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Parallel Algorithms for Integer Factorisation
"... The problem of finding the prime factors of large composite numbers has always been of mathematical interest. With the advent of public key cryptosystems it is also of practical importance, because the security of some of these cryptosystems, such as the RivestShamirAdelman (RSA) system, depends o ..."
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Cited by 41 (17 self)
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The problem of finding the prime factors of large composite numbers has always been of mathematical interest. With the advent of public key cryptosystems it is also of practical importance, because the security of some of these cryptosystems, such as the RivestShamirAdelman (RSA) system, depends on the difficulty of factoring the public keys. In recent years the best known integer factorisation algorithms have improved greatly, to the point where it is now easy to factor a 60decimal digit number, and possible to factor numbers larger than 120 decimal digits, given the availability of enough computing power. We describe several algorithms, including the elliptic curve method (ECM), and the multiplepolynomial quadratic sieve (MPQS) algorithm, and discuss their parallel implementation. It turns out that some of the algorithms are very well suited to parallel implementation. Doubling the degree of parallelism (i.e. the amount of hardware devoted to the problem) roughly increases the size of a number which can be factored in a fixed time by 3 decimal digits. Some recent computational results are mentioned – for example, the complete factorisation of the 617decimal digit Fermat number F11 = 2211 + 1 which was accomplished using ECM.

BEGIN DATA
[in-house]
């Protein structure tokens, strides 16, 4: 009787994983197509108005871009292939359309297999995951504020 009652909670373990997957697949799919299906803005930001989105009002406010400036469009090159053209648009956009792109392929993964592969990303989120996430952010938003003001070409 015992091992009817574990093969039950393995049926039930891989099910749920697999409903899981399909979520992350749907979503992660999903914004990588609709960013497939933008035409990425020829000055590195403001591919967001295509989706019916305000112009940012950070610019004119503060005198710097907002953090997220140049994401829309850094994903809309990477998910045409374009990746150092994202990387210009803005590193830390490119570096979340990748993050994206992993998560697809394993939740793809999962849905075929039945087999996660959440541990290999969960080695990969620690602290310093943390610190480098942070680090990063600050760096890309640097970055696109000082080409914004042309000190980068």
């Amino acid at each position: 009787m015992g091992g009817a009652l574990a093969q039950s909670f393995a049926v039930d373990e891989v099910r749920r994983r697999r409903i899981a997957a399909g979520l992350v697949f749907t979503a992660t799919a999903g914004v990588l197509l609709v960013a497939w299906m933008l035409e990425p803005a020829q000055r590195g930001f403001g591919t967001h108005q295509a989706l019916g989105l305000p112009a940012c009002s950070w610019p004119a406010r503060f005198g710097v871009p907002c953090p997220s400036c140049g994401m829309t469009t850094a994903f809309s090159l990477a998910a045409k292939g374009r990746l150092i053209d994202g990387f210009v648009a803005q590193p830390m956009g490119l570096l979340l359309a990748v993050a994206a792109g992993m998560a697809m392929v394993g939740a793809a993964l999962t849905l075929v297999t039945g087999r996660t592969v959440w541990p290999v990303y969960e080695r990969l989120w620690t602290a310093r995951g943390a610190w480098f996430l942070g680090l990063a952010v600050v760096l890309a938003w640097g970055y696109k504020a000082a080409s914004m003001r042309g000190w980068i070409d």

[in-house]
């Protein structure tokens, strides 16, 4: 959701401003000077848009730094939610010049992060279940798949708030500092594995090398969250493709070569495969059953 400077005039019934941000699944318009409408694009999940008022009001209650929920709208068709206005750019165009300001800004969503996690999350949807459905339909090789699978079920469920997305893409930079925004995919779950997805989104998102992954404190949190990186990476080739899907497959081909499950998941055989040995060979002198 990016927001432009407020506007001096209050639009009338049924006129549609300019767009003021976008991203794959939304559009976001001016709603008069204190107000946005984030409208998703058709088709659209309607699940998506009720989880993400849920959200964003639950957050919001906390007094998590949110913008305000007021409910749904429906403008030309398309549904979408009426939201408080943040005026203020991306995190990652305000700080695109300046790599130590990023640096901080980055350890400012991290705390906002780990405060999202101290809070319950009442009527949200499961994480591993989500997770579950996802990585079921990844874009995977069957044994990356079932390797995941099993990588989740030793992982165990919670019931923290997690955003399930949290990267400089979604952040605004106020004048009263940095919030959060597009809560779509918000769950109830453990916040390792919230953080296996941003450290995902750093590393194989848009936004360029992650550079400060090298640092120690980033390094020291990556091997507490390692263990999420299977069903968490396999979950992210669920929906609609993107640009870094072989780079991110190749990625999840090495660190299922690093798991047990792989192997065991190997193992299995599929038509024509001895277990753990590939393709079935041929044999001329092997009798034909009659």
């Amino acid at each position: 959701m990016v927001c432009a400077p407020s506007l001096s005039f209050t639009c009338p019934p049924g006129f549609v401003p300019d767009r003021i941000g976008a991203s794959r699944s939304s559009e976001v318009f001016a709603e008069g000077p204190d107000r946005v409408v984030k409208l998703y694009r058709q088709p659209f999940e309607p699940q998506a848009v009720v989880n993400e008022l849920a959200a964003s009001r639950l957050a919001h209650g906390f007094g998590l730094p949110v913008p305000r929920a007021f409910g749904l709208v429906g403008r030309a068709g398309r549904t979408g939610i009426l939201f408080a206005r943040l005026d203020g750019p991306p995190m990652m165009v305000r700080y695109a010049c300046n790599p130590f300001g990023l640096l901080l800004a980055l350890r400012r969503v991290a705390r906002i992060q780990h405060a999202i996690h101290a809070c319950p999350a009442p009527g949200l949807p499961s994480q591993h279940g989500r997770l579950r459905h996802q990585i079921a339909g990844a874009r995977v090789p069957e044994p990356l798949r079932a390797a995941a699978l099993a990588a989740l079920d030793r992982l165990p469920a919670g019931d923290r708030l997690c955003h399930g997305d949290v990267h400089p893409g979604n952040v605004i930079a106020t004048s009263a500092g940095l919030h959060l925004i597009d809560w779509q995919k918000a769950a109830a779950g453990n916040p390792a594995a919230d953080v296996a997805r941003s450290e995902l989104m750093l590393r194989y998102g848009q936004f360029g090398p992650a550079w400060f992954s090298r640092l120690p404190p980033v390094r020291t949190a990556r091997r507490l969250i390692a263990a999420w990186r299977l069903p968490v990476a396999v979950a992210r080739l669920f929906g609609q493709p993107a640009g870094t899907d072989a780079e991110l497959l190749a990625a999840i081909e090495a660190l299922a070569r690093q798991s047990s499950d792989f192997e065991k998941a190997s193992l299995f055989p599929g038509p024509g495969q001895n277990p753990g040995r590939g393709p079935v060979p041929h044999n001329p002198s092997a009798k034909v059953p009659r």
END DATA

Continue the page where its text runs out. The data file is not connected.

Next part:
Twoway finite automata with quantum and classical states
 Los Alamos Preprint Archive
, 1999
"... We introduce 2way finite automata with quantum and classical states (2qcfa’s). This is a variant on the 2way quantum finite automata (2qfa) model which may be simpler to implement than unrestricted 2qfa’s; the internal state of a 2qcfa may include a quantum part that may be in a (mixed) quantum st ..."
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Cited by 23 (0 self)
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We introduce 2way finite automata with quantum and classical states (2qcfa’s). This is a variant on the 2way quantum finite automata (2qfa) model which may be simpler to implement than unrestricted 2qfa’s; the internal state of a 2qcfa may include a quantum part that may be in a (mixed) quantum state, but the tape head position is required to be classical. We show two languages for which 2qcfa’s are better than classical 2way automata. First, 2qcfa’s can recognize palindromes, a language that cannot be recognized by 2way deterministic or probabilistic finite automata. Second, in polynomial time 2qcfa’s can recognize {a n b n n ∈ N}, a language that can be recognized classically by a 2way probabilistic automaton but only in exponential time. 1
Recent progress and prospects for integer factorisation algorithms
 In Proc. of COCOON 2000
, 2000
"... Abstract. The integer factorisation and discrete logarithm problems are of practical importance because of the widespread use of public key cryptosystems whose security depends on the presumed difficulty of solving these problems. This paper considers primarily the integer factorisation problem. In ..."
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Cited by 21 (1 self)